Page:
Beginning this semester, USC is offering a new minor in Korean Studies. The 20-unit minor will cover the political, economic, social and cultural changes in Korea. It will be interdisciplinary in nature, with course subjects spanning departments such as cinema, history, international relations, language and critical studies with a particular emphasis on Korea. There is no language requirement, but students are welcome to take Korean language courses to fulfill minor requirements.

Chiu and Kim are making a quick trip to Burning Man
San Francisco Bay Guardian

Board of Supervisors President David Chiu will take a day off from his busy mayoral campaign next week to attend Burning Man, which he’ll fly into on a small private airplane along with Sup. Jane Kim and spend less than 24 hours on the ground.

Daniel Henney Says He’s a ‘Regular Korean Guy’

Daniel Henney is handsome.

Choi Sung Bong confesses that he tried to commit suicide

The “Korean Susan Boyle” told CNN, “I felt like my life was meaningless so I attempted to commit suicide multiple times.” He added, “I felt calm when I listened to music, music was my only friend when I was lonely.”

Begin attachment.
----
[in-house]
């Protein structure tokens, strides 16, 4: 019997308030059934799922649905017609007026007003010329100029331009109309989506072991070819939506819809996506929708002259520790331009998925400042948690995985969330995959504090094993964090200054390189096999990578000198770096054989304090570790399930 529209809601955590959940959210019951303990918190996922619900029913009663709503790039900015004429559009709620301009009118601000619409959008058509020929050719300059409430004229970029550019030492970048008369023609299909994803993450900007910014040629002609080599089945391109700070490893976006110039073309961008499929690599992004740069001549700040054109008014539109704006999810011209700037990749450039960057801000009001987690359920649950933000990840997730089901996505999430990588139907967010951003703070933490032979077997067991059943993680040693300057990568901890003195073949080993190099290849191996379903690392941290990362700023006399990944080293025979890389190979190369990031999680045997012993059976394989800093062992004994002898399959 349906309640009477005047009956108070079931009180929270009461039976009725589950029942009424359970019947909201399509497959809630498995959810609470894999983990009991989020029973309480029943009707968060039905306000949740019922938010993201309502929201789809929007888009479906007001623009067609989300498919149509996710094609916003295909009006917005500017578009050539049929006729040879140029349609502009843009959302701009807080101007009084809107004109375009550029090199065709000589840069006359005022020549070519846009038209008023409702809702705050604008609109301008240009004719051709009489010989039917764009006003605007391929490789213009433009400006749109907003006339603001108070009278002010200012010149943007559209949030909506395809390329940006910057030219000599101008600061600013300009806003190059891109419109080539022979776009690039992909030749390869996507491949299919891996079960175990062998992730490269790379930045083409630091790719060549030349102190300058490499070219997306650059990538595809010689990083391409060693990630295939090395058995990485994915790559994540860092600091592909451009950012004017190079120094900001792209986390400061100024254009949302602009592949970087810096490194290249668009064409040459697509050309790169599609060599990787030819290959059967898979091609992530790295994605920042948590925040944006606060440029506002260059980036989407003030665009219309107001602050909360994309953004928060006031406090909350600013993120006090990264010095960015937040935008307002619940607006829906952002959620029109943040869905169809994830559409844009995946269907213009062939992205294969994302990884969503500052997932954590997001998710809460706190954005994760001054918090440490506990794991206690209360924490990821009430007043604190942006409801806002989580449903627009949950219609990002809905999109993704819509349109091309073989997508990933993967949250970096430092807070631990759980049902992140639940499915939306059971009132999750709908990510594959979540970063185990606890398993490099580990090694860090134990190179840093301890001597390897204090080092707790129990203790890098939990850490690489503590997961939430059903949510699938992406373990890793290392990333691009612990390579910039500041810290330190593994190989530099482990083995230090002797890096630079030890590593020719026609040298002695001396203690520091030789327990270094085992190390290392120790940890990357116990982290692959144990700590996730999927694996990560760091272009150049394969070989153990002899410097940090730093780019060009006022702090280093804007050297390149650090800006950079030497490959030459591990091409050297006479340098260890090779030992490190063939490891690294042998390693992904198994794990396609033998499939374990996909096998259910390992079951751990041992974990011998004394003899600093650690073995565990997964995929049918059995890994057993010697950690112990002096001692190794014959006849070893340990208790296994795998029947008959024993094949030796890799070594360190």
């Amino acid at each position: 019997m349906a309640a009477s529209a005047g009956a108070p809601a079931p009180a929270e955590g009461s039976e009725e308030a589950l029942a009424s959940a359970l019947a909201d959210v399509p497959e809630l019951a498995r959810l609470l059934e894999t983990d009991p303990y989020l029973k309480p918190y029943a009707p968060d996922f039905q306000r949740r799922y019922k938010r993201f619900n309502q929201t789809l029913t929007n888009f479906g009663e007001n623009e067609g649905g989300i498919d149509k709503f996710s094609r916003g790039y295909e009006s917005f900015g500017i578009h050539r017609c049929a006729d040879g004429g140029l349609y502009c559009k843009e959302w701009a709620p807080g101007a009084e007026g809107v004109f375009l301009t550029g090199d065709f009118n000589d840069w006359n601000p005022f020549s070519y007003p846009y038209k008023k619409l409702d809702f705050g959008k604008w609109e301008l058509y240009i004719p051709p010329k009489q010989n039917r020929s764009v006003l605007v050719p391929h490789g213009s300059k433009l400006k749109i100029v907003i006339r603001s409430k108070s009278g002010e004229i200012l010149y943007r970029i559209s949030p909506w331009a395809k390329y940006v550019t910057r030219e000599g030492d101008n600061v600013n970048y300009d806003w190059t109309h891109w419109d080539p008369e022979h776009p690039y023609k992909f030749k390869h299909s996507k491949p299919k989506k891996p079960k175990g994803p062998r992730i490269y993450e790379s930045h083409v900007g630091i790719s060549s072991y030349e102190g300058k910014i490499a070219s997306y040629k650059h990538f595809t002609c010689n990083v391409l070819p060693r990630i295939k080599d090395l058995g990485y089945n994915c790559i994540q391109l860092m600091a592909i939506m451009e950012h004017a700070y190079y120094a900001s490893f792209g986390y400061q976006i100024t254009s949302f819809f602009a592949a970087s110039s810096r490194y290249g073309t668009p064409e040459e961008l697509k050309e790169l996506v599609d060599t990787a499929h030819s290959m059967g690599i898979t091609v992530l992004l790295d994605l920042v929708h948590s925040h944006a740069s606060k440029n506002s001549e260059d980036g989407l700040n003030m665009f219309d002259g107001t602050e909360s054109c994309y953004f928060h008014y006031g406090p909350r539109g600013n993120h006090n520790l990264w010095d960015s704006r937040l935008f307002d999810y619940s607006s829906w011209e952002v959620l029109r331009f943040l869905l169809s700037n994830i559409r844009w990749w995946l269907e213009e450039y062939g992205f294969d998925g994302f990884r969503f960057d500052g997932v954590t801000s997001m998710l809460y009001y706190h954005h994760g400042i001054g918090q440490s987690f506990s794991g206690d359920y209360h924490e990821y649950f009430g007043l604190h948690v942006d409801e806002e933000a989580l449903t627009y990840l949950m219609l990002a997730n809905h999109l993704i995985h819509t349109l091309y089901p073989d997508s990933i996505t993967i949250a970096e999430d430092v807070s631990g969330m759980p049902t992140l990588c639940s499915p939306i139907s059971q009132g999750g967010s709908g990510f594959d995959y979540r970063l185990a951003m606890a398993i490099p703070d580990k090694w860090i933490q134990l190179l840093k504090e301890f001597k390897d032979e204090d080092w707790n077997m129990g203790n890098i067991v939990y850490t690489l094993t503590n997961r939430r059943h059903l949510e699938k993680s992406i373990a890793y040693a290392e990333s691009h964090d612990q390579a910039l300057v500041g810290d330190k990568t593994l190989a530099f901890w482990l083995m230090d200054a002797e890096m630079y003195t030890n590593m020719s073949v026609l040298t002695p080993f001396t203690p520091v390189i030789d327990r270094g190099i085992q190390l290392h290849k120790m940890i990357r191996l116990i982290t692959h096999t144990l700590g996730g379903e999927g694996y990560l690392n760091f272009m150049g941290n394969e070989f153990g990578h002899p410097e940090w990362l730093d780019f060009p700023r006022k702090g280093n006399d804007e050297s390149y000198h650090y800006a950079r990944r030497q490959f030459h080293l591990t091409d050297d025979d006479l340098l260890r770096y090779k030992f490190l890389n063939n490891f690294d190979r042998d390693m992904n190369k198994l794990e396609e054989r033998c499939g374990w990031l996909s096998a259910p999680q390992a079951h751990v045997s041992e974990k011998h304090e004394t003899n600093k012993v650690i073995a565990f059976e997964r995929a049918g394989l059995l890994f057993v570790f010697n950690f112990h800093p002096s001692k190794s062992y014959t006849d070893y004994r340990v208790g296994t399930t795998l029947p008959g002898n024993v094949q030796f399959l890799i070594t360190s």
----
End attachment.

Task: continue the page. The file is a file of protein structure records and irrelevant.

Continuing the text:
In First, South Korea Votes on Social Policy
New York Times

Voters in Seoul went to the polls on Wednesday to do what South Koreans had never done before: cast ballots in a referendum on welfare policy — in this case, whether to provide all children with free lunches regardless of family income.

For weeks, placards supporting or opposing the proposal have greeted citizens throughout this metropolis of 10 million people. Although the referendum was confined to the capital, it assumed national proportions with all political parties joining the debate in a sign that, after decades of bickering over civil liberties, the economy and North Korea, they were now entering the largely untested field of social welfare.


Friday's Link Attack: Jane Kim, North Korea, Park Ji-sung

Jane Kim, Why Are You Still Single?
San Francisco Examiner

During a campaign event in San Francisco with Mayor Ed Lee, District 6 Supervisor Jane Kim fielded an unusual question from a constituent.

While the mayor and supervisor talked to residents and merchants on 16th Street, a Chinese shopkeeper at Sam’s Shoe Services asked Supervisor Kim why she isn’t married. Kim laughed about the question after leaving the shop. Her answer? “I’m working really hard at City Hall,” she said.

(HT 8Asians)

Drug Dealing, Counterfeiting, Smuggling: How North Korea Makes Money

To learn more about the country’s illegal exports, we spoke with Ma Young Ae, a defector who used to work as a North Korean spy. Ma now lives in Virginia where she runs a North Korean restaurant. But back in Pyongyang she was one of the country’s elites.